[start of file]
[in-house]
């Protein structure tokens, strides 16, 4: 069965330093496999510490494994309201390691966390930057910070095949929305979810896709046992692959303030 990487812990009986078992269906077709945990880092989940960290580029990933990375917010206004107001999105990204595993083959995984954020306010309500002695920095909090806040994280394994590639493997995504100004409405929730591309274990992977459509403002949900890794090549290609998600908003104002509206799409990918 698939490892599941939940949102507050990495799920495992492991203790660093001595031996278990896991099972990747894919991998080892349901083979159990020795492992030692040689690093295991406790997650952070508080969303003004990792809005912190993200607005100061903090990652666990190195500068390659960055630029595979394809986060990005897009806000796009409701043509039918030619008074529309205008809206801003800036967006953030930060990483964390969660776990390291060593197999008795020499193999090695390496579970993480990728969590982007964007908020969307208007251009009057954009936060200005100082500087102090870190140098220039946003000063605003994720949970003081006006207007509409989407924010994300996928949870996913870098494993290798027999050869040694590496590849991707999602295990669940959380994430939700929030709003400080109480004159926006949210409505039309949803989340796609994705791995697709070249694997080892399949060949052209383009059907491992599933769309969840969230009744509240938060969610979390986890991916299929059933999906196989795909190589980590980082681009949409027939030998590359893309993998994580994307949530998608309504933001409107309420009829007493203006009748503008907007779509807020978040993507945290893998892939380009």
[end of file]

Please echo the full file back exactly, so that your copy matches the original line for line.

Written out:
[in-house]
């Protein structure tokens, strides 16, 4: 069965330093496999510490494994309201390691966390930057910070095949929305979810896709046992692959303030 990487812990009986078992269906077709945990880092989940960290580029990933990375917010206004107001999105990204595993083959995984954020306010309500002695920095909090806040994280394994590639493997995504100004409405929730591309274990992977459509403002949900890794090549290609998600908003104002509206799409990918 698939490892599941939940949102507050990495799920495992492991203790660093001595031996278990896991099972990747894919991998080892349901083979159990020795492992030692040689690093295991406790997650952070508080969303003004990792809005912190993200607005100061903090990652666990190195500068390659960055630029595979394809986060990005897009806000796009409701043509039918030619008074529309205008809206801003800036967006953030930060990483964390969660776990390291060593197999008795020499193999090695390496579970993480990728969590982007964007908020969307208007251009009057954009936060200005100082500087102090870190140098220039946003000063605003994720949970003081006006207007509409989407924010994300996928949870996913870098494993290798027999050869040694590496590849991707999602295990669940959380994430939700929030709003400080109480004159926006949210409505039309949803989340796609994705791995697709070249694997080892399949060949052209383009059907491992599933769309969840969230009744509240938060969610979390986890991916299929059933999906196989795909190589980590980082681009949409027939030998590359893309993998994580994307949530998608309504933001409107309420009829007493203006009748503008907007779509807020978040993507945290893998892939380009």